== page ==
Fee-charging McKenzie friends increase access to justice and make up a ‘legitimate feature of the modern legal market’, according to a report published today by watchdog the Legal Services Consumer Panel.
The president of the Law Society described the panel's findings as 'worrying'.
In its first review of the growing market, particularly in family cases, the consumer panel noted that McKenzie friends have been around for 50 years. Traditionally volunteers, they help litigants in person by providing moral support, taking notes, helping with case papers and giving advice.
However an increasing number now charge. While some provide free initial telephone advice, rates charged vary between £15 to £89 an hour. The panel found that those who worked full-time each helped on average 50-100 people last year and reported £100,000 or more in turnover. Such amounts were the exception, with most earning below £50,000 and some only helping a handful of clients.
The report showed that most had neither a legal qualification nor insurance.
The panel found some McKenzie friends are expanding their role by providing legal advice and seeking a right of audience, mirroring services offered by lawyers.
It concluded that the access to justice benefits outweigh the risks.
The watchdog ruled out statutory regulation, but called for a system of self-regulation by establishing a trade association and code of practice covering courtroom and commercial practices.
Among its 15 recommendations, the panel also called for a ‘culture shift’ to recognise fee-charging McKenzie friends as a ‘legitimate feature of the modern legal services market’.
‘They should be viewed as providing valuable support that improves access to justice in the large majority of cases,’ it said.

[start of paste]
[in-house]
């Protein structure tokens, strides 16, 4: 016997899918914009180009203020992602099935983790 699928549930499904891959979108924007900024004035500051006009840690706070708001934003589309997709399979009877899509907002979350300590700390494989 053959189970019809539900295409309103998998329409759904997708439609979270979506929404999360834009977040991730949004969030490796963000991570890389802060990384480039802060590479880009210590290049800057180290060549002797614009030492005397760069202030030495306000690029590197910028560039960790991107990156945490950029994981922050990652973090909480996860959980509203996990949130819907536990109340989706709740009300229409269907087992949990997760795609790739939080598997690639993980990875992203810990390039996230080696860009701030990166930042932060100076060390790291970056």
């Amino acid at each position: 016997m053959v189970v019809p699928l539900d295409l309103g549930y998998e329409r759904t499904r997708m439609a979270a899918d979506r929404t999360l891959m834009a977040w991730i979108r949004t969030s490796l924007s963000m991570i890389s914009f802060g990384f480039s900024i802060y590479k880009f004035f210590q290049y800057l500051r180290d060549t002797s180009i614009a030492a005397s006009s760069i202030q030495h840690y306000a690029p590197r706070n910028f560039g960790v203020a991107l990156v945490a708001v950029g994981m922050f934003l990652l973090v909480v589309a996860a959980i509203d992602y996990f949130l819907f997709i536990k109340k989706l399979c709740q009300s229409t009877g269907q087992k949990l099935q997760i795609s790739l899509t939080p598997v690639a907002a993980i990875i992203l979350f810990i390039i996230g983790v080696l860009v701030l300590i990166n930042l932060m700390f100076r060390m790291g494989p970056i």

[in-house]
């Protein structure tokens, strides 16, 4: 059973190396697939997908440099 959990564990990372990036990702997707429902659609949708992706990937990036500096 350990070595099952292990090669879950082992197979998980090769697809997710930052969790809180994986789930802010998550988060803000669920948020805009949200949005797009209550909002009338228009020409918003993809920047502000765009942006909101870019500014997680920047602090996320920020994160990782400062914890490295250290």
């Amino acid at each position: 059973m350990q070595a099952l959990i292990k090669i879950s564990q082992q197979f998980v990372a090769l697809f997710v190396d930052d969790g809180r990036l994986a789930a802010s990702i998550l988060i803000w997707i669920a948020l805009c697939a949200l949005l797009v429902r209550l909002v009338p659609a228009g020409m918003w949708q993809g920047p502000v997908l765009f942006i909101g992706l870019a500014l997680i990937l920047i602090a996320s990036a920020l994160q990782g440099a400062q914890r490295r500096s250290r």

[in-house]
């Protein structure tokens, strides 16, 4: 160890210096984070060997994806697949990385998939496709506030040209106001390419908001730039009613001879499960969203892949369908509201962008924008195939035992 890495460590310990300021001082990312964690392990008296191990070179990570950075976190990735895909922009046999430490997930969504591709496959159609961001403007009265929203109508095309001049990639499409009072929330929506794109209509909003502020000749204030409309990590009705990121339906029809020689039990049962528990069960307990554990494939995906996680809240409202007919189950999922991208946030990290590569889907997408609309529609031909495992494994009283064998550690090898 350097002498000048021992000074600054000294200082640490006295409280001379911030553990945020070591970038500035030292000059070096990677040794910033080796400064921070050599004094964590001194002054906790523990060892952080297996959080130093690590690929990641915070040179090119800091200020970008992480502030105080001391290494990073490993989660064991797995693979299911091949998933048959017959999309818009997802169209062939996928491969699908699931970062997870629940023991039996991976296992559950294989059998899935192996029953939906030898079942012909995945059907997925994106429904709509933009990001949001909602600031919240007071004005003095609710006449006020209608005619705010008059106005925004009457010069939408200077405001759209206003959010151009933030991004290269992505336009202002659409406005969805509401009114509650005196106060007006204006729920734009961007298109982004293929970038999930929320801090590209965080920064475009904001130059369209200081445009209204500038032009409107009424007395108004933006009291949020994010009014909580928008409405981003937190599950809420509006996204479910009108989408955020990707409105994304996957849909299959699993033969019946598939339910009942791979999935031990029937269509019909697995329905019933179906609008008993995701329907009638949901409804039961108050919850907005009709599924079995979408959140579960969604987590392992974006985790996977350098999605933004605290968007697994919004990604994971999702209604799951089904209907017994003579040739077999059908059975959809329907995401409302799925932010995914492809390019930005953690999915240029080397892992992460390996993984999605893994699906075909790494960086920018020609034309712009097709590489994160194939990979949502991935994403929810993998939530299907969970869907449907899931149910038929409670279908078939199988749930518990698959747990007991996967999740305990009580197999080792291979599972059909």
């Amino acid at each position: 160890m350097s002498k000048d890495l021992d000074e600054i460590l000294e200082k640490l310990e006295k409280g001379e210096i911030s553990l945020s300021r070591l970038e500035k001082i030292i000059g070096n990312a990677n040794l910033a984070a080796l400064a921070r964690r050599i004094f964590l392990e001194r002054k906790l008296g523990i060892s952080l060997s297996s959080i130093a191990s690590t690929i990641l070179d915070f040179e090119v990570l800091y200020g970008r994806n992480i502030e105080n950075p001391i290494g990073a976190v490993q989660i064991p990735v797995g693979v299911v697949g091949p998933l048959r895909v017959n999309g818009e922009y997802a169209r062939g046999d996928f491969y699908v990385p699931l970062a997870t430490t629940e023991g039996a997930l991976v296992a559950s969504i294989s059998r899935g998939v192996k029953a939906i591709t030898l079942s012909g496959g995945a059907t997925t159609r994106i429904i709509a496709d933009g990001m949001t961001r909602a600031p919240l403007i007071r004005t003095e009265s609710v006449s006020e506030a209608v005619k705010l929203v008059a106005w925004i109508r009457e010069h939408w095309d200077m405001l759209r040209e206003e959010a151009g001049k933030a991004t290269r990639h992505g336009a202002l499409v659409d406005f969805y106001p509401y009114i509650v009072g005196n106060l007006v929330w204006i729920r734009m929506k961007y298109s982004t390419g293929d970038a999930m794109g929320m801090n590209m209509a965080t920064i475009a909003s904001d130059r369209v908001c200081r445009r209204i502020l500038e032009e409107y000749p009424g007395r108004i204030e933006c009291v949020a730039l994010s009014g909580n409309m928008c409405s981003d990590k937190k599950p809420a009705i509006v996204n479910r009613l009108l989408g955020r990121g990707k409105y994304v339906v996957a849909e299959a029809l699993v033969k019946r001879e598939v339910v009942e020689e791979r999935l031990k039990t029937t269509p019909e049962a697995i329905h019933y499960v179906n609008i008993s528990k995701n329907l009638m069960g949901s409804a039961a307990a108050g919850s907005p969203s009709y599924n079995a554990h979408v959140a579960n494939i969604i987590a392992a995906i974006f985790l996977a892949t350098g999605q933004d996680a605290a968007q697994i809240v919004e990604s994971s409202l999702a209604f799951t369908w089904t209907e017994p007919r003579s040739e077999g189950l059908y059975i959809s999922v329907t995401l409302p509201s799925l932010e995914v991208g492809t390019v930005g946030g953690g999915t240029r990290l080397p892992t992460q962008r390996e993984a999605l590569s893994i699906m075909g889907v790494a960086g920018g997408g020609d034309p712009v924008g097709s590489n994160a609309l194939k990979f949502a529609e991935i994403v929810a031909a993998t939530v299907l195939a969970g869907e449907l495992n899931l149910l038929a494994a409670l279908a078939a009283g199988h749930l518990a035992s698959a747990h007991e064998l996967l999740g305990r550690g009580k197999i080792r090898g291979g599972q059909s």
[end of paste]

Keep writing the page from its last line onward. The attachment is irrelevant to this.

McKenzie friends should not be given automatic rights of audience, said the panel. Instead judicial guidance should be issued giving judges discretion to grant rights of audience where it would be in the interests of justice.
To tackle the ‘minority’ of bad McKenzie friends, the panel suggested the use of civil restraint orders and enforcement by trading standards.
Panel chair Elisabeth Davies (pictured) said a McKenzie friend is often the ‘real choice’ for those getting divorced, or fighting for access to their children, but who cannot afford a lawyer.
While there are legitimate concerns about the quality and behaviour of some individuals, she said, they can provide valuable support which improves access to justice and helps courts get through their caseloads.
‘Conservative attitudes’ mean McKenzie friends often encounter resistance in court and ‘barely get a mention in advice guides’, she added.
Law Society president Nicholas Fluck said: 'Solicitors offer advice and services tailored to clients’ needs and finances. Cutbacks in legal aid mean new and innovative thinking in securing access to justice is urgently needed, but it is worrying that the Consumer Panel is endorsing a system where individuals act for personal financial gain and do not need to be qualified, competent or free of previous convictions to appear in our courts.
'Such a scheme would provide poor service for poor people. There are no mechanisms to assess whether the fees would be reasonable. That is not the way to preserve a fair legal system in a world of continuing austerity and falling public spending.
‘It would be more helpful for the panel to look at removing excessive regulatory burdens and costs from hard-pressed qualified practitioners fulfilling a vocation as lawyers undertaking legal aided work.'